Speaking to Süddeutsche Zeitung on Monday after the meeting of the Council of Ministers, Florian Herrmann (CSU), head of the State Chancellery, confirmed that Covid-19 had been discussed in passing.

However, no decisions or discussions were made on how to proceed after the expiry of the regulation, he said.

According to Herrmann, the fact that Covid was no longer the “dominant topic” in the cabinet under “enormous tension” shows “that we are returning to normality” in a gradual transition from pandemic to endemic. 

As of Wednesday, the 7-day incidence of Covid infections per 100,000 people stood at 108 in Bavaria, down from 111 the previous day. However, experts have cast doubt on how meaningful the incidence is in light of the fact that fewer people are taking tests.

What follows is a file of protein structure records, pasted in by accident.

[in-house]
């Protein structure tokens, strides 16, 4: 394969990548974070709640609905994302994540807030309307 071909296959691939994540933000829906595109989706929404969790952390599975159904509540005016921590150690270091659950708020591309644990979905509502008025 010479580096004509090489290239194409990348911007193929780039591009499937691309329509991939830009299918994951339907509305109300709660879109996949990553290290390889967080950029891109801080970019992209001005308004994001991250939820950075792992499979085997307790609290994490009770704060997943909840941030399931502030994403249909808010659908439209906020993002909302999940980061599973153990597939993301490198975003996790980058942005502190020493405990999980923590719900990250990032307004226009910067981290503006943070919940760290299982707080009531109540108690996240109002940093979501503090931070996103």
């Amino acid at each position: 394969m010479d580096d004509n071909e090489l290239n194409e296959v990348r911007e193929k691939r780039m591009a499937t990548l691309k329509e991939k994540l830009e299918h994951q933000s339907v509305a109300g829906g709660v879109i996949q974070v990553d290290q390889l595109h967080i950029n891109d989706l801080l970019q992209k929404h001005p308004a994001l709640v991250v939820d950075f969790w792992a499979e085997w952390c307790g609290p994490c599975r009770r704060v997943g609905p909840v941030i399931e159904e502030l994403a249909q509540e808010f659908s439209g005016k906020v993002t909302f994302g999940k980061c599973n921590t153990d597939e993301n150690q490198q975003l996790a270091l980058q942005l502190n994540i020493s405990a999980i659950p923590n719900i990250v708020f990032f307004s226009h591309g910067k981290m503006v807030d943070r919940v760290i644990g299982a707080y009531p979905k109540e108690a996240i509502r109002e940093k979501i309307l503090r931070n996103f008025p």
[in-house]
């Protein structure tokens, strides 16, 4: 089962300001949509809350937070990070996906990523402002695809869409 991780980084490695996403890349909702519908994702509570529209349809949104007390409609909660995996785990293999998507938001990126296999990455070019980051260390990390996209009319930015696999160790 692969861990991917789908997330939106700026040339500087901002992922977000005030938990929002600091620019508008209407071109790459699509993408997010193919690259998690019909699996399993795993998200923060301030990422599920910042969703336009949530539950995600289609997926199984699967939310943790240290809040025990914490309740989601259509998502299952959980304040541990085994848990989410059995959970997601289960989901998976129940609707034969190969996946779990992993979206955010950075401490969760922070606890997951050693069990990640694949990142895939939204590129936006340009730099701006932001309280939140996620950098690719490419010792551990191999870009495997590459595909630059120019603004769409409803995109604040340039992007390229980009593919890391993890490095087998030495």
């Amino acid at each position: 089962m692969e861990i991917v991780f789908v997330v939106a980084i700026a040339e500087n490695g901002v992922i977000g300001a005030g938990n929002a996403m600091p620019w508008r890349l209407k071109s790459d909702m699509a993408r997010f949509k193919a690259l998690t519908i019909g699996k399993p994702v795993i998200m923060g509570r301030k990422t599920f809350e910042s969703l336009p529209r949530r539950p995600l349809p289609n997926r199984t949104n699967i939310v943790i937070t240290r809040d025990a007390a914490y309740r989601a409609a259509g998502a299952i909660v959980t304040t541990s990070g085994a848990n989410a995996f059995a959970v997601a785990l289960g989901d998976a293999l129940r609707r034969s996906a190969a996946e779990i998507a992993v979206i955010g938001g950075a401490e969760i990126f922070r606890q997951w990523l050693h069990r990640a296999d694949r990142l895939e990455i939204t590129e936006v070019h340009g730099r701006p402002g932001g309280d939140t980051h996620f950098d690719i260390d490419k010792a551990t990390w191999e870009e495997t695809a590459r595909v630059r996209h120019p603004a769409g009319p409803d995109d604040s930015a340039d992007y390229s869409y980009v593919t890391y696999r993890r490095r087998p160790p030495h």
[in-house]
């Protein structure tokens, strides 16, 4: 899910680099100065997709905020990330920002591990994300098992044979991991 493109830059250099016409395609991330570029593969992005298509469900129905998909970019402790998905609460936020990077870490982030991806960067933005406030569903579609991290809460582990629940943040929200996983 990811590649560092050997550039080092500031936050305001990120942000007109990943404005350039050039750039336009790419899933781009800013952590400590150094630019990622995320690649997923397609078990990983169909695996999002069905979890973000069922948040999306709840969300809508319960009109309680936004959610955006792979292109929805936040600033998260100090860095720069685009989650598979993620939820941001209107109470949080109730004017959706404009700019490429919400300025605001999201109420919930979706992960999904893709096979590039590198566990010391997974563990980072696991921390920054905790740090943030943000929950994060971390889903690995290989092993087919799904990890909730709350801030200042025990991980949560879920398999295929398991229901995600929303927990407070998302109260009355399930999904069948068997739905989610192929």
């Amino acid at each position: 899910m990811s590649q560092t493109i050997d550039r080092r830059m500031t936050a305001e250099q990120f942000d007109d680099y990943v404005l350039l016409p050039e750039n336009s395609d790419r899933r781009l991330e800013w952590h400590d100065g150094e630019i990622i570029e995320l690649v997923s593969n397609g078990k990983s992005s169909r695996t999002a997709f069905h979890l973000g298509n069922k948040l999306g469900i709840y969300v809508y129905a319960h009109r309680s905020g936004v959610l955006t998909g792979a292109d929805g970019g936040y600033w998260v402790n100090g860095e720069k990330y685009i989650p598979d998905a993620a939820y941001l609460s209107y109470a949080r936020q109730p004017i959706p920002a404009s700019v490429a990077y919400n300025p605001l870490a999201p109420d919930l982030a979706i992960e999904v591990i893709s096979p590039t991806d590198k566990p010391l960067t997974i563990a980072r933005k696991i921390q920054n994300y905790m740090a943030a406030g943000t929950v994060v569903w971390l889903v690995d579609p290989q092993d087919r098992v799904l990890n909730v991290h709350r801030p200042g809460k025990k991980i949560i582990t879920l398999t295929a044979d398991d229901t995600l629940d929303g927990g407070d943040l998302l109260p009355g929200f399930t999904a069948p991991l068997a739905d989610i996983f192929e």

Nevertheless, the 133 hospital beds occupied by Covid patients in the Free State falls well below the 600 threshold for a ‘red alert’. With Omicron causing less severe courses of illness than previous variants, politicians have increasingly focussed on hospitalisation statistics to gauge the severity of the situation.

‘A risk-benefit trade-off’

Bavaria is the second federal state to announce plans to relax its mask-wearing rules in recent weeks.

On November 14th, the northern state of Schleswig-Holstein announced that it would be ending obligatory FFP2 masks on public transport and urged other states to do the same. From January 2023, masks on public transport will only be recommended rather than mandated for passengers on local buses and trains. 

However, the Federal Ministry of Health has urged states not to loosen their rules too quickly.